Together 5 volumes of a 6-volume work, large octavo. Original drab boards, printed paper spine labels, edges uncut.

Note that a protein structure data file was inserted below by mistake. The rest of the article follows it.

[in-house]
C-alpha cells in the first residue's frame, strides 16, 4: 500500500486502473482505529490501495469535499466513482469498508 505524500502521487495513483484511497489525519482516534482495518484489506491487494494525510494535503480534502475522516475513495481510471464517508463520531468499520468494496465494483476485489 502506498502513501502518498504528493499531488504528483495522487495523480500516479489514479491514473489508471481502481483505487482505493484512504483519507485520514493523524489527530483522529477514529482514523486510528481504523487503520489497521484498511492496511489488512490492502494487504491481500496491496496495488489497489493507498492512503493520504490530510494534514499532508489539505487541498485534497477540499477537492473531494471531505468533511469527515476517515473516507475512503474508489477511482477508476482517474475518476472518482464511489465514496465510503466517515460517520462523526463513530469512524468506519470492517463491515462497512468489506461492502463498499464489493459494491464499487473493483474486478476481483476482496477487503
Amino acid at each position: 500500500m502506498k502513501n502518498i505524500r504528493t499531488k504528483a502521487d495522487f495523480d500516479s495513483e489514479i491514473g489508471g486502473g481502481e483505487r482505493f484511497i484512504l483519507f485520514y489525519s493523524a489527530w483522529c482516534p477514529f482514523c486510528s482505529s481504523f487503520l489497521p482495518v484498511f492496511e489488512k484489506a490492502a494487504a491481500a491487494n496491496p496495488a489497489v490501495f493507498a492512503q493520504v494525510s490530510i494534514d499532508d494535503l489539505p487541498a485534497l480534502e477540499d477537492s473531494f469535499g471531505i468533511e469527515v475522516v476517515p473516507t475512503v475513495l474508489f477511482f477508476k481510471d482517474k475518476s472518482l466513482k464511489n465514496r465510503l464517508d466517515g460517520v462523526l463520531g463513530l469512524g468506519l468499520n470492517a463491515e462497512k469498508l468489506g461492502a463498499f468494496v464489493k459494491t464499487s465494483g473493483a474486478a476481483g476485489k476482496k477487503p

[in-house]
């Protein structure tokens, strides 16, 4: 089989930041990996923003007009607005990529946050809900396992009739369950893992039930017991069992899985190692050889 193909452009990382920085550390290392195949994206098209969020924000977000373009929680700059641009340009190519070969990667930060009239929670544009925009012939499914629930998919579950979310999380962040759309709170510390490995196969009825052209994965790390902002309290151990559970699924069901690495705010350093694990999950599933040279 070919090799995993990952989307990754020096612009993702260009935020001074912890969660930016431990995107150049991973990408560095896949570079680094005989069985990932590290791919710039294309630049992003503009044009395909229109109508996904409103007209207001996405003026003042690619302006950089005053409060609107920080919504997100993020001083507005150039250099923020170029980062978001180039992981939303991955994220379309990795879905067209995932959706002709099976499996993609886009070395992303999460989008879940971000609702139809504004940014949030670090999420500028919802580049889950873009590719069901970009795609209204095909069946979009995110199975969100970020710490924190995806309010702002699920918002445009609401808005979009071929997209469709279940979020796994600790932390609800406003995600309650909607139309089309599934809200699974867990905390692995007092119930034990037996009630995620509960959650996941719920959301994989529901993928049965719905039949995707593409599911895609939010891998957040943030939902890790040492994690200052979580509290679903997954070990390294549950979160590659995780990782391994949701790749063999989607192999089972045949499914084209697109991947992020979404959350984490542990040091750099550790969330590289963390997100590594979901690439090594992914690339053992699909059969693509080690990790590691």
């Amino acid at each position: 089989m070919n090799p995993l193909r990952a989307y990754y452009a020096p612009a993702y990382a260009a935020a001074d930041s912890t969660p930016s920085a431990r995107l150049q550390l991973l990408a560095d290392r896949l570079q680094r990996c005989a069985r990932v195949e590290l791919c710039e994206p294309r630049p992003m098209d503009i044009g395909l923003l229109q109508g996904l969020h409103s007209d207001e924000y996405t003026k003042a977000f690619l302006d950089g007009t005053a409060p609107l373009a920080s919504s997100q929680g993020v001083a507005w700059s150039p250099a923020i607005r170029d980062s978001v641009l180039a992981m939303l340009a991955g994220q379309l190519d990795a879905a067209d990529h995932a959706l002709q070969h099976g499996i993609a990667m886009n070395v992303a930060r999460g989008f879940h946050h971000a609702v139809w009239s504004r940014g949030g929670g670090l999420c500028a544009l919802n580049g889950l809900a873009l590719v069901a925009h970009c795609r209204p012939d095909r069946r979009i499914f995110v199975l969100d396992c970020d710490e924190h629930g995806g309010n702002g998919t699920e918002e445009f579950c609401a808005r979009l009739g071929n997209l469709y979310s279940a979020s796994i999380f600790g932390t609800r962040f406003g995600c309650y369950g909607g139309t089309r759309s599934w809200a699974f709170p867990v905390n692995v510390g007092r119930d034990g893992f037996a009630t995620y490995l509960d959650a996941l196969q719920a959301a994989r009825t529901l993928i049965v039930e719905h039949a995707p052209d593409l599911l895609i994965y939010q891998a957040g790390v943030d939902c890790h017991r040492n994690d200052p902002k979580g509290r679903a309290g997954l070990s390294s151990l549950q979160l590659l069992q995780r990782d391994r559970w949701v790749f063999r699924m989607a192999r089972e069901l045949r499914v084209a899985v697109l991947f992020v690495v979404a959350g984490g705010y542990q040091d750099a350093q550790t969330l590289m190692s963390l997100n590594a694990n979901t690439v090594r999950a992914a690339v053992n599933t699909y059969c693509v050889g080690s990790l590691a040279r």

Vols. 1 and 3: identical contemporary ink inscription to front pastedowns, "Hall Closet / Right hand of door / Shelf 1", crossed through; inscription to facing free endpaper of vol. 1 sometime erased. Laid in to vol. 1: 20th-century autograph letter from a member of the Edgeworth family to "Prof T Roper", written in defence of Scott's style (see below). Spines chipped and cracked; joints generally firm, the front board of vol. 1 holding just at cords; inner hinges and extremities strengthened in places using tape, with resulting browning; endpapers browned from turn-ins of later blue paper jackets (three of which still present), the boards consequently remarkably clean. Contents crisp and fresh, some occasional faint foxing and soiling of margins. Overall a well-preserved set in its original and unsophisticated state.